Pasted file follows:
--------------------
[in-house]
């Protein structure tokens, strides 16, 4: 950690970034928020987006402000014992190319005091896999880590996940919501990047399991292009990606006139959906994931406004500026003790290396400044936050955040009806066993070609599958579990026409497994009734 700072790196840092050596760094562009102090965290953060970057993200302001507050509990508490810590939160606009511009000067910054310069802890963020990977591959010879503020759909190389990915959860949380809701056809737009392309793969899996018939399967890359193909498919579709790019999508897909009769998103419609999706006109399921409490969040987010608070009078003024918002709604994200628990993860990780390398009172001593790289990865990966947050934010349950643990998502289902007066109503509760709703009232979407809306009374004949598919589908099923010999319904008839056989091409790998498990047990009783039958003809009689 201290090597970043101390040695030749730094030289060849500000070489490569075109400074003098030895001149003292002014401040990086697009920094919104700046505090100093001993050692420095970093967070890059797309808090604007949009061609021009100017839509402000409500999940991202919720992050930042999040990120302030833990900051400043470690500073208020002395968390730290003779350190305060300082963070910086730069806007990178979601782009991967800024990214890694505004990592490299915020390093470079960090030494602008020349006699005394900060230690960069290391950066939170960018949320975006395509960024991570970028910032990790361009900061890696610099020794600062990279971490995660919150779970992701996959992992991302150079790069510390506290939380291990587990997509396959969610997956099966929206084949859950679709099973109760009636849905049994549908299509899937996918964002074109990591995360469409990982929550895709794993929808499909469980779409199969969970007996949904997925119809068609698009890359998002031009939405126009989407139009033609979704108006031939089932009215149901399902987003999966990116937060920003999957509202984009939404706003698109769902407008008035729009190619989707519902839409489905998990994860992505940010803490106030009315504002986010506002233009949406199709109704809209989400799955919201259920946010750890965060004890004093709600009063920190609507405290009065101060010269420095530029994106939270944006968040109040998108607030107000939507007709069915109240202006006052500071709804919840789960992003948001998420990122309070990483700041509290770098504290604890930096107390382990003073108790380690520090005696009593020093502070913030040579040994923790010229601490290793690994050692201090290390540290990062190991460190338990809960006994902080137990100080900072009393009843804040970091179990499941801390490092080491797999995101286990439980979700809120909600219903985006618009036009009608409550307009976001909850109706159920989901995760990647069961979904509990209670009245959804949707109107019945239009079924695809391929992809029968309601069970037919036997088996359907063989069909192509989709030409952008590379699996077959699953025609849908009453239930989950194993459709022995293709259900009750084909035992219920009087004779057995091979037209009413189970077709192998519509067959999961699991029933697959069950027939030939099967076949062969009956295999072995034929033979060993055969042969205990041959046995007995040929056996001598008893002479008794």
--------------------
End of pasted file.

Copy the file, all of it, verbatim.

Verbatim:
[in-house]
């Protein structure tokens, strides 16, 4: 950690970034928020987006402000014992190319005091896999880590996940919501990047399991292009990606006139959906994931406004500026003790290396400044936050955040009806066993070609599958579990026409497994009734 700072790196840092050596760094562009102090965290953060970057993200302001507050509990508490810590939160606009511009000067910054310069802890963020990977591959010879503020759909190389990915959860949380809701056809737009392309793969899996018939399967890359193909498919579709790019999508897909009769998103419609999706006109399921409490969040987010608070009078003024918002709604994200628990993860990780390398009172001593790289990865990966947050934010349950643990998502289902007066109503509760709703009232979407809306009374004949598919589908099923010999319904008839056989091409790998498990047990009783039958003809009689 201290090597970043101390040695030749730094030289060849500000070489490569075109400074003098030895001149003292002014401040990086697009920094919104700046505090100093001993050692420095970093967070890059797309808090604007949009061609021009100017839509402000409500999940991202919720992050930042999040990120302030833990900051400043470690500073208020002395968390730290003779350190305060300082963070910086730069806007990178979601782009991967800024990214890694505004990592490299915020390093470079960090030494602008020349006699005394900060230690960069290391950066939170960018949320975006395509960024991570970028910032990790361009900061890696610099020794600062990279971490995660919150779970992701996959992992991302150079790069510390506290939380291990587990997509396959969610997956099966929206084949859950679709099973109760009636849905049994549908299509899937996918964002074109990591995360469409990982929550895709794993929808499909469980779409199969969970007996949904997925119809068609698009890359998002031009939405126009989407139009033609979704108006031939089932009215149901399902987003999966990116937060920003999957509202984009939404706003698109769902407008008035729009190619989707519902839409489905998990994860992505940010803490106030009315504002986010506002233009949406199709109704809209989400799955919201259920946010750890965060004890004093709600009063920190609507405290009065101060010269420095530029994106939270944006968040109040998108607030107000939507007709069915109240202006006052500071709804919840789960992003948001998420990122309070990483700041509290770098504290604890930096107390382990003073108790380690520090005696009593020093502070913030040579040994923790010229601490290793690994050692201090290390540290990062190991460190338990809960006994902080137990100080900072009393009843804040970091179990499941801390490092080491797999995101286990439980979700809120909600219903985006618009036009009608409550307009976001909850109706159920989901995760990647069961979904509990209670009245959804949707109107019945239009079924695809391929992809029968309601069970037919036997088996359907063989069909192509989709030409952008590379699996077959699953025609849908009453239930989950194993459709022995293709259900009750084909035992219920009087004779057995091979037209009413189970077709192998519509067959999961699991029933697959069950027939030939099967076949062969009956295999072995034929033979060993055969042969205990041959046995007995040929056996001598008893002479008794």